Nibbles for Dine-N-Dash from China Chilcano

Nibbles for Dine-N-Dash from China Chilcano

“I am so excited to be hosting the third annual Dine-N-Dash!” said Uber Chef José Andrés, “What’s better than enjoying the amazing Penn Quarter restaurants, all in one night, while helping the many around the world who need our support.  This is one of our biggest fundraisers to support the work of World Central Kitchen, which finds solutions for hunger and poverty worldwide. I believe that food has the power to change the world, and I’m thrilled the people of DC continue to support this unbelievable event!”

Dine-N-Dash at China Chilcano

Dine-N-Dash at China Chilcano

General Admission tickets are $129 and include food and drinks at all participating restaurants plus access to the after party with José Andrés. VIP tickets are $299 and include food and drinks at participating restaurants, including VIP-only areas and dishes, pedicab rides, and access to select VIP-only areas and premium desserts and cocktails at the after party.

Tickets are available through Living Social. For more information about the event, visit www.dinendash.info. 

World Central Kitchen is an action-based, non-profit organization finding smart solutions to hunger and poverty.  “Today WCK is hard at work in Haiti, Dominican Republic and Zambia, empowering the people to be part of the solution – with a focus on smart school kitchens, clean cook stoves, job training, and job creation.” Visit www.worldcentralkitchen.org to learn more.

French Artist Hervé Maury’s Animals Delight at iCi Urban Bistro

At the Hervé Maury opening reception

At the Hervé Maury opening reception

Fantasy animals ruled the roost at iCi Urban Bistro at the Sofitel Hotel and artist Hervé Maury was at the opening reception for the show that will run through June 14th.  So dépêchez-vous if you want to catch this whimsical exhibit.  More than 20 pieces are displayed throughout the restaurant and by evening’s end a few of these had been purchased.

One of Hervé Maury's Polar Bears

One of Hervé Maury’s Polar Bears

Opening night proved to be one of the hippest gatherings in town.  Guests were issued selfie sticks at the door to photo-record the experience and Pernod pastises were offered along with endless flutes of champagne and a dizzying array of delicacies.

Food art at iCi Urban Bistro

Food art at iCi Urban Bistro

Maury, a cheerful, bespectacled artist with no actual pets of his own, is a self-taught artist who resides in Marseille.  Nonetheless he has a sincere passion for polar bears, cats, dogs, fish and elephants that he renders in both adorable and comical poses.  His paintings are reminiscent of the sun-washed colors of the French Mediterranean, reflecting a sense of tenderness and texture in his use of marble powder, sands and ochers.  Most of the work is painted on linen, though he has sometimes incorporated recycled marine sails.

Maury Butterflies at iCi Urban Bistro

Maury Butterflies at iCi Urban Bistro

Featured in exhibits around the world, including the South of France, Paris, London, Barcelona, Rabat and Hong Kong, his “Polar Bear” series once adorned the windows of Hermés boutiques worldwide.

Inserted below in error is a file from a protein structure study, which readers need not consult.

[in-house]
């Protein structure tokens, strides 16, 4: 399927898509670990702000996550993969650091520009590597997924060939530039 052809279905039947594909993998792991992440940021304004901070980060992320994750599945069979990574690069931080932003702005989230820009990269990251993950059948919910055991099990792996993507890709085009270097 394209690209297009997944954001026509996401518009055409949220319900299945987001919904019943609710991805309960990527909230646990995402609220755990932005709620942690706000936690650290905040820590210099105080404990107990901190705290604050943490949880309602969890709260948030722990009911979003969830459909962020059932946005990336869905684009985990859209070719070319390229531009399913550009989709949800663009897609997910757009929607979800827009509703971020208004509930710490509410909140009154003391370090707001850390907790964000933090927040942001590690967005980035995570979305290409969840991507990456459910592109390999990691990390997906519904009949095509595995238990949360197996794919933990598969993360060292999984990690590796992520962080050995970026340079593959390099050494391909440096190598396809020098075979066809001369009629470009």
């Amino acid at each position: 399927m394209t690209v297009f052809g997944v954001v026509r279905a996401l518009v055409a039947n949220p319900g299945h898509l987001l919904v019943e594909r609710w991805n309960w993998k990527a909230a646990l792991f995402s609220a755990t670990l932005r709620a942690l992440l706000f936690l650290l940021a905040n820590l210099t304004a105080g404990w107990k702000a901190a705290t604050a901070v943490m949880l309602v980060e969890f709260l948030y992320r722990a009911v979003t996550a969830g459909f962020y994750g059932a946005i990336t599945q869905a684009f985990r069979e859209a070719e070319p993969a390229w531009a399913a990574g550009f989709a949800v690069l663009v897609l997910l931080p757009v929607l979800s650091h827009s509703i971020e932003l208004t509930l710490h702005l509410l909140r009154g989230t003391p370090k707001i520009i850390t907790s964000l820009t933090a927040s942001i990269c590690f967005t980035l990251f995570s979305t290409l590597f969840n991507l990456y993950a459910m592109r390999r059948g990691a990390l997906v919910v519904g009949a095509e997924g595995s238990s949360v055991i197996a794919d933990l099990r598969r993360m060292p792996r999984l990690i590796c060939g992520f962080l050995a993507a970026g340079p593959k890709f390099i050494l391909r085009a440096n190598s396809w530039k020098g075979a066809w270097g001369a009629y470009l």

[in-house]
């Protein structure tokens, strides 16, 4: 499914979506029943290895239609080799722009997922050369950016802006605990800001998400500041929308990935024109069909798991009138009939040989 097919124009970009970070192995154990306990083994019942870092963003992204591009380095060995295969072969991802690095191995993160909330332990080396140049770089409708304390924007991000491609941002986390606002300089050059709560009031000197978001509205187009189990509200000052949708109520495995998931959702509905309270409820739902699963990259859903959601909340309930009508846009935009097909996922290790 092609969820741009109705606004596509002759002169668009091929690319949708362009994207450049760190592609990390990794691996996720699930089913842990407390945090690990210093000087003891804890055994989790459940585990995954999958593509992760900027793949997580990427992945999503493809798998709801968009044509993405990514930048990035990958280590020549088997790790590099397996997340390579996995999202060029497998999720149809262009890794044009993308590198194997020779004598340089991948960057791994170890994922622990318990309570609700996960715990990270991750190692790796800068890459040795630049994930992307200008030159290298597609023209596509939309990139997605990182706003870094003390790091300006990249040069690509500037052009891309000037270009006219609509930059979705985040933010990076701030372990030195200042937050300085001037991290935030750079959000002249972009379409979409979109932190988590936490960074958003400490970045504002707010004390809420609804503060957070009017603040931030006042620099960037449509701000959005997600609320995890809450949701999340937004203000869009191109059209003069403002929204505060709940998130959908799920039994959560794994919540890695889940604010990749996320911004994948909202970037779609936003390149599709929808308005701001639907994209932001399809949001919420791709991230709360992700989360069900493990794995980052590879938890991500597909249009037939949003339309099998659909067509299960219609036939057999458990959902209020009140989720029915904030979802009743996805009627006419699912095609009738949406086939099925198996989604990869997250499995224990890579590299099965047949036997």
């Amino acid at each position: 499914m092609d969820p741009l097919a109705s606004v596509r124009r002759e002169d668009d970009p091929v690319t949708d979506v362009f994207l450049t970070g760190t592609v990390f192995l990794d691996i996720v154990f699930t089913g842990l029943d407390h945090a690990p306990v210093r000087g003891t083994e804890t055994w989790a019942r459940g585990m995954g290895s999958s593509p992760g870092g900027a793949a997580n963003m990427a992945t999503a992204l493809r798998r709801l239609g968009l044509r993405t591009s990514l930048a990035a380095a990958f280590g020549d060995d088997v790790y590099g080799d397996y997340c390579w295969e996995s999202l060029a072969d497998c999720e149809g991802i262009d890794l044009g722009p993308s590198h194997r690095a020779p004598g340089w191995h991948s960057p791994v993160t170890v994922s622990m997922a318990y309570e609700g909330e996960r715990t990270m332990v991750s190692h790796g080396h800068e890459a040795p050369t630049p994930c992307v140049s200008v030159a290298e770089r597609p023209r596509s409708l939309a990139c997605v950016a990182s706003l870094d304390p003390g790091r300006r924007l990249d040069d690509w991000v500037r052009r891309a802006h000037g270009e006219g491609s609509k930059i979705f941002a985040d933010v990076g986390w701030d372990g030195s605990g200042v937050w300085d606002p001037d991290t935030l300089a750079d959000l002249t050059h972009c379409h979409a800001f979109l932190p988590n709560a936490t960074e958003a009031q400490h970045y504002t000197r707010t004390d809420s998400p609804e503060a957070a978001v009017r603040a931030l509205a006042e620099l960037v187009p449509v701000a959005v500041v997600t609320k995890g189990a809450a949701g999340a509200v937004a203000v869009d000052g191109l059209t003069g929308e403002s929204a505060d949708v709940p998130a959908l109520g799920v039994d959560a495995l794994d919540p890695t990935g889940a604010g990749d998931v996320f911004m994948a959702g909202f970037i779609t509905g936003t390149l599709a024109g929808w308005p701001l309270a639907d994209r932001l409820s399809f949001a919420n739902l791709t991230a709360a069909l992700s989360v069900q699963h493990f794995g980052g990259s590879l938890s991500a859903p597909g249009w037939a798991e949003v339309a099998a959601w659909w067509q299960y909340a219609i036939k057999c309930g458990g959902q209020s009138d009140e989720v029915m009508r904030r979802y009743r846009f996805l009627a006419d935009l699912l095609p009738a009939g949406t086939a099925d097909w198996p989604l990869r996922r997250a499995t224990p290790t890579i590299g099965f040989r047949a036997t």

Executive Chef Franck Loquet puts his artistic imprint on raw fish

Executive Chef Franck Loquet puts his artistic imprint on raw fish

Inspired by Maury’s paintings, Executive Chef Franck Loquet has created his own epicurean artwork and offers several specially designed dishes throughout the length of the exhibition.  “I love to create artistic dishes for our guests to enjoy, and Hervé Maury’s artwork was a great inspiration for me,” said Chef Loquet.  The 3-course prix-fixe menu is available in iCi Urban Bistro for lunch and dinner from May 14th through June 14th for $45 per person.

Director of Sales and Marketing Alexandra Byrne says,  “We are so excited to offer this unique exhibit this summer.  We strive to offer guest experiences that enhance our Sofitel pillars: design, culture and gastronomy. This will bring all of those pillars together in one place to satisfy all five senses of our guests.”

For reservations call 202 730.8700 or visit www.iciurbanbistro.com.

Kaz Okochi and Bonny Wolf Star at America After Hours: Sushi for Sale 

In the last of their “Food After Hours” series, the National Museum of American History invited three culinary icons to speak on sushi – – Kaz Okochi, award-winning Chef/Proprietor of KAZ Sushi Bistro and Chef/Partner with Richard Sandoval in Masa 14, and NPR Commentator Bonny Wolf of American Food Roots, whose riffs on American food are well known to fans of Weekend Edition Sunday and her Web-only weekly food column, Kitchen Window.

The evening's panel. Bonny Wolf (l), Kaz Okochi (center), Yoko Isassi (right)

The evening’s panel. Bonny Wolf (l), Kaz Okochi (center), Yoko Isassi (right)

They were joined by FoodStory founder, Yoko Isassi in a conversation about the rise in popularity of sushi in America.  Afterwards, guests were treated to an inspired Japanese buffet supper and classes in sushi making by Okochi, sake tastings by Christian Choi, San-J soy sauce samplings, Japanese snacks from Bourbon, and beer from Sapporo.

Sushi rolling class

Sushi rolling class

Notes from the Notables

Quote of the day.
Japanese Prime Minister during his recent visit to the US.  “America got sushi and we got House of Cards.”

On the invention of sushi.
Isassi.  Fields flood in the rainy season and they get a lot of fish in the rice fields. That’s how sushi started – – the fish and the rice  – – and then pickling with salt to preserve it.

On how early sushi was introduced to the US.
Isassi: The first sushi restaurant in the US was opened in San Francisco in the early 1800’s.

On the proper way to eat sushi.
Isassi: You can use your hands or chopsticks, but dip the fish side into the soy sauce.

On sustainability.
Okochi: I just change the subject.

On keeping the fish fresh.
Isassi: My grandmother packs sushi in magnolia leaves and keeps it for a few days.

On wasabi.
Isassi: Wasabi is more like an antibiotic and bamboo leaves kill the germs.
Okochi: The vinegar protects it from bacteria.

Arigato, everyone!

At the Food After Hours Sushi night -- Baby bok choy At the Food After Hours Sushi night

At the Food After Hours Sushi night — Baby bok choy At the Food After Hours Sushi night

Food After Hours programs will start up again in August.  To learn more about these diverse offerings that feature food demonstrations and discussions on the nation’s food systems, visit www.AmericanHistory.si.edu.

All photo credit – Jordan Wright